Completing a Pricing Plan Coding Challenge

I found Frontend Mentor where you can improve your front-end coding skills by building real projects. You can pick a challenge that appeals to you. Then, download the design documents, images and other assets that you need.

Pricing Plan Coding Challenge

Pricing Component With Toggle

The challenge I chose was the pricing component with toggle. It has three options: Basic, Professional and Master. You have to use a toggle switch to show the prices for Annually or Monthly.

How I Built It

I built it using HTML, Bootstrap and JavaScript. With Bootstrap, I had to override some of its styles to get rid of the column margin and create custom styles for the button.

I wrote JavaScript that watches for when the toggle is selected. When you open the page, it defaults to monthly pricing. If you select Annually, you see the Annual prices. When you select Monthly, it switches back to Monthly prices.

What I Learned

The style guide defined colors in HSL and included a linear gradient. The linear-gradient is a CSS function that allows you to create a transition between two or more colors along a straight line. You can choose the direction or angle of the transition. For two of the buttons and toggle, the gradient moves from left to right. The professional plan card moves from top to bottom.

I used two structural pseudo-classes in CSS to create the design. The :first-of-type and :last-of-type selectors allow you to target the first and last occurrence of an element in a container.

Bootstrap has a toggle switch available. It was not customizable with CSS. You have to compile custom Bootstrap in order to change how it looks. I found CSS toggle solution that works like the design. I modified it to work with my CSS.

Frontend Mentor asks developers to post their solutions to their site. If you get stuck on a project, you can look at their solution to see how they approached it.

You can see my version of the pricing plan with toggle.

6 Tips For Debugging Your Code

Why isn’t my code working? When you write code, that is a question you will be asking yourself frequently. To find the problem, you will need to debug your code. Here are a few strategies to help you find the bugs in your code.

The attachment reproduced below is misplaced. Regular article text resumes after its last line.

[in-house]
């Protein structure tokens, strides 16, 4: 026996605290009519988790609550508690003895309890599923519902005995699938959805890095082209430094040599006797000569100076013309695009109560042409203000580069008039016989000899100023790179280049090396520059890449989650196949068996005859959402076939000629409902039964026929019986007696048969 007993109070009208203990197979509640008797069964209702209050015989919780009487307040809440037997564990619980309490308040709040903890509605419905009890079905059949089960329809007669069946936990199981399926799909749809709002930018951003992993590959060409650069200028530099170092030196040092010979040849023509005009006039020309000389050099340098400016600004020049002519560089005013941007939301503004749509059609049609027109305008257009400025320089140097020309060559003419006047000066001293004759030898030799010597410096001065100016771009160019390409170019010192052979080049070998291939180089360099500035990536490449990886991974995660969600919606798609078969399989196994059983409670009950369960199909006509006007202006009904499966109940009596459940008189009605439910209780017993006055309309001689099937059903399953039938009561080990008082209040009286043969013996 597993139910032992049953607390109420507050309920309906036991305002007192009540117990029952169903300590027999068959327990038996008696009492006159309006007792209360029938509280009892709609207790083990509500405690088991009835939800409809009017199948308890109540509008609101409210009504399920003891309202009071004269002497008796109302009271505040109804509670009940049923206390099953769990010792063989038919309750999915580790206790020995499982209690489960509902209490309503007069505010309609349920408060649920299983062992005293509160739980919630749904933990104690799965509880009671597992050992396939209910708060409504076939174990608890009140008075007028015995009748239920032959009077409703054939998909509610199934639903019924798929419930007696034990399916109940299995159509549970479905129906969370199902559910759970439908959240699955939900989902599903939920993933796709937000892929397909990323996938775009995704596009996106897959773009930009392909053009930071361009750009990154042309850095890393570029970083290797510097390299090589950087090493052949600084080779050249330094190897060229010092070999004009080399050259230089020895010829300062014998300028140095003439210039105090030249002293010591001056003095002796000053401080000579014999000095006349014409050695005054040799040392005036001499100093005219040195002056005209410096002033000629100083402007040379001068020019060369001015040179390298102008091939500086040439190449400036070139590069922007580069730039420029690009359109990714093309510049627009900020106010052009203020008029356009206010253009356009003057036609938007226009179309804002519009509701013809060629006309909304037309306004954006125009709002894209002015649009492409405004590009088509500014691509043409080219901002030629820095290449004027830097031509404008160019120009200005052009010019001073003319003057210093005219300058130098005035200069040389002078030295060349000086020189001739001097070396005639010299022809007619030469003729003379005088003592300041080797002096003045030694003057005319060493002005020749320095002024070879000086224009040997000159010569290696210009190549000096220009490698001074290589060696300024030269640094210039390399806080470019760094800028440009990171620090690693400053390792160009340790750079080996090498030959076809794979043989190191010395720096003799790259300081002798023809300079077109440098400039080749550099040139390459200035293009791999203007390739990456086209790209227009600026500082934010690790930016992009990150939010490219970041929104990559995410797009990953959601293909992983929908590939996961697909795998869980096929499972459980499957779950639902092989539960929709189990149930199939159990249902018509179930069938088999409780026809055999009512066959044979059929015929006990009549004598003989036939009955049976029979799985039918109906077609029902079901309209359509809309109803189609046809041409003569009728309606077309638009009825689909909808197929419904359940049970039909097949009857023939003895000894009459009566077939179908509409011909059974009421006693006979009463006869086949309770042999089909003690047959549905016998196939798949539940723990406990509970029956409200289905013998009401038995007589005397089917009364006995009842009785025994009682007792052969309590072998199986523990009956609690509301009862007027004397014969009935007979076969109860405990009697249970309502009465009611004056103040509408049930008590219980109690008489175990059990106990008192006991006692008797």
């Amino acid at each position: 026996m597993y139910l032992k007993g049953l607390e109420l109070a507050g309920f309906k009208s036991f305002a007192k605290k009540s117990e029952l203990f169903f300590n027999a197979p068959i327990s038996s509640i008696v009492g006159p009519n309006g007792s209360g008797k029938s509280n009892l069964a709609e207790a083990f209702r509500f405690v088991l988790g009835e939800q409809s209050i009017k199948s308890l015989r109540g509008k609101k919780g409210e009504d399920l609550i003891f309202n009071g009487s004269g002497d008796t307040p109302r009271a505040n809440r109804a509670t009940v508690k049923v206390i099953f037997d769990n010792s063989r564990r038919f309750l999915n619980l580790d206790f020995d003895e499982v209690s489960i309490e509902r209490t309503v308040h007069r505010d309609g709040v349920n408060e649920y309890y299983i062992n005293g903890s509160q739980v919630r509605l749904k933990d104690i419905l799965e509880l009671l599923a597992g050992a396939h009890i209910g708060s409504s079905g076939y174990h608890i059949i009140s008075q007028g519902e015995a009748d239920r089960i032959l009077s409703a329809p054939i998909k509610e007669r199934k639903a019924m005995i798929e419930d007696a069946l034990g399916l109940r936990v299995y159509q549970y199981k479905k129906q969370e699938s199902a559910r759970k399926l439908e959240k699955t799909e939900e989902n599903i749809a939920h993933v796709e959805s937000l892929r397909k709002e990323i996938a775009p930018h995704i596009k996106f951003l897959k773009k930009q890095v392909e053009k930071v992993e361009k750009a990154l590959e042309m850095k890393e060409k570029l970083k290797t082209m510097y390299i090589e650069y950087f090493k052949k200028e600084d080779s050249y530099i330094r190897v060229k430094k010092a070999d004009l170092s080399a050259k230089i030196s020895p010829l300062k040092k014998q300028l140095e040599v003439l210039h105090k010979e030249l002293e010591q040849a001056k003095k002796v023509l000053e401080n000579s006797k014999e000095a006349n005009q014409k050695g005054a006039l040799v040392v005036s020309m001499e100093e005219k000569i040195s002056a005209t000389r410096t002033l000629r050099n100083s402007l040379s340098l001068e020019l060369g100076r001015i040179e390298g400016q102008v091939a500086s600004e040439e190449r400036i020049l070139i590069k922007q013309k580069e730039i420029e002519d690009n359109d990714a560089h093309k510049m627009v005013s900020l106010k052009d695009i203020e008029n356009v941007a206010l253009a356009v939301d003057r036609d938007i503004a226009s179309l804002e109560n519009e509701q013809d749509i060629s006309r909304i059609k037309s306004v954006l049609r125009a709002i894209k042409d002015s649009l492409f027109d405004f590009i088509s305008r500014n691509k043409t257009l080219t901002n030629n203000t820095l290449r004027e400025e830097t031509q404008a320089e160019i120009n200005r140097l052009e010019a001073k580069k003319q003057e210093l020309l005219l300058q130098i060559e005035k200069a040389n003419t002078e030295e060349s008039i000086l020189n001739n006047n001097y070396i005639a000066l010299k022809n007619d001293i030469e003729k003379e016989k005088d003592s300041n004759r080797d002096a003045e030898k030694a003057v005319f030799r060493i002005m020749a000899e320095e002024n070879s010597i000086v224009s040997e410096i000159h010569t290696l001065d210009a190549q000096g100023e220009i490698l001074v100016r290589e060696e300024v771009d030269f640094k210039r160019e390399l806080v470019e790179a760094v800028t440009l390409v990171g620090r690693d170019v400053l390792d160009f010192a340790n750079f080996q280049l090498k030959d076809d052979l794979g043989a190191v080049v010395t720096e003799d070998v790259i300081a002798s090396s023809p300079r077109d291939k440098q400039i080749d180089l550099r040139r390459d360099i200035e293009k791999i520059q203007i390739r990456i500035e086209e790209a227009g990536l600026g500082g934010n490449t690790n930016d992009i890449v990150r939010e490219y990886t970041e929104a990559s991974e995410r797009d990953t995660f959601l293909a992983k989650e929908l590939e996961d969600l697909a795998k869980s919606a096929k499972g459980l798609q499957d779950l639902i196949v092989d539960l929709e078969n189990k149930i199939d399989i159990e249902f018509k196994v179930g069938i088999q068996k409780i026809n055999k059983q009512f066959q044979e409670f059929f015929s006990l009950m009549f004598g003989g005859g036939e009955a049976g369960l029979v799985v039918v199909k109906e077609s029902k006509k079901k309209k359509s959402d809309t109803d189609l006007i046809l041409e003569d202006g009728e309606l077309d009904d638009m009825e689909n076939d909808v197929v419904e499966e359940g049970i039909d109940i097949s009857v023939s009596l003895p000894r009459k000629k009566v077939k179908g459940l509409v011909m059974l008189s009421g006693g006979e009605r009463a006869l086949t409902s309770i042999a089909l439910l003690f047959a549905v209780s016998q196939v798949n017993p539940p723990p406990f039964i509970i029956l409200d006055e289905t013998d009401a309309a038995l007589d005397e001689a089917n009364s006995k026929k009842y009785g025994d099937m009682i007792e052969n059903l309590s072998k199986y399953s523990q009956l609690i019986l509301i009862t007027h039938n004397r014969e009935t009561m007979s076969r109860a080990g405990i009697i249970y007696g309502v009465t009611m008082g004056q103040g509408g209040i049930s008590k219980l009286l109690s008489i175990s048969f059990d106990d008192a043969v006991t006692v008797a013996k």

6 Tips For Debugging Your Code
Image by JohnArtsz from Pixabay

When you code isn’t working, try creating a few print statements. A simple message like “Got here!” can tell you if your code is doing what you expect it to. Whether you send the message to your window, page or console.log, simple print statements can help you determine find problems.

Run your code after making a small change

Small changes are easier to find problems than in code that you spent all day writing. When you make a bunch of changes at once, it can be difficult to figure out which one is causing the error. You may be forced to undo everything that you did and put it back one item at a time until you find the error.

Read the error message

Most error messages tell you what the problem is and where to look.

Copy the error message and search online for an answer

Sometimes you get an error message that makes no sense to you. By copying it and entering it into your favorite search engine, you may find the solution. Someone may written about it on Stackoverflow.com or their own blog.

Comment out the code

When you didn’t know exactly where the problem is, comment out your code and rerun. If it works, uncomment a line of code and run it again. Keep repeating until you find the problem.

Read your code

When you can’t find the error, read your code. Forwards. Backwards and out load if you need to. It may be as simple as a typo. If your missing a semicolon or using the wrong character, your code may compile and still not work. Use your eyes to double check your code.

Talk to someone about the problem

Sometimes, explaining the problem to another person can help you figure out the problem. If you can’t find a person to talk to, you can use the a rubber duck or action figure instead.

More Debugging Tips and Tricks

Notes on JavaScript Frameworks

A framework is a standard way to build and deploy applications. It provides code libraries, tool sets, apis and more. JavaScript frameworks make it easier and fun for developers to write code.

Notes on JavaScript Frameworks
Image by Alltechbuzz from Pixabay

If you build apps in JS, you have different frameworks to choose from. React, Vue and Angular are three popular choices. How do you choose? It depends. If you are working on a side project, you get to choose. When you work for a company, the choice may be made for you.

In the Ladybug Podcast entitled React, Vue && Angular, Oh My!, Kelly Vaughn, Ali Spitel and Emma Bostian share which frameworks they like and when to use them. For side projects, you may want to consider Vue or React. React is flexible and allows you to interact with other libraries and frameworks. When you need this type of flexibility, React is a good choice. If you are working on an Enterprise App with a team, Angular is the better choice.

If you have a framework that works for you, why switch to something else?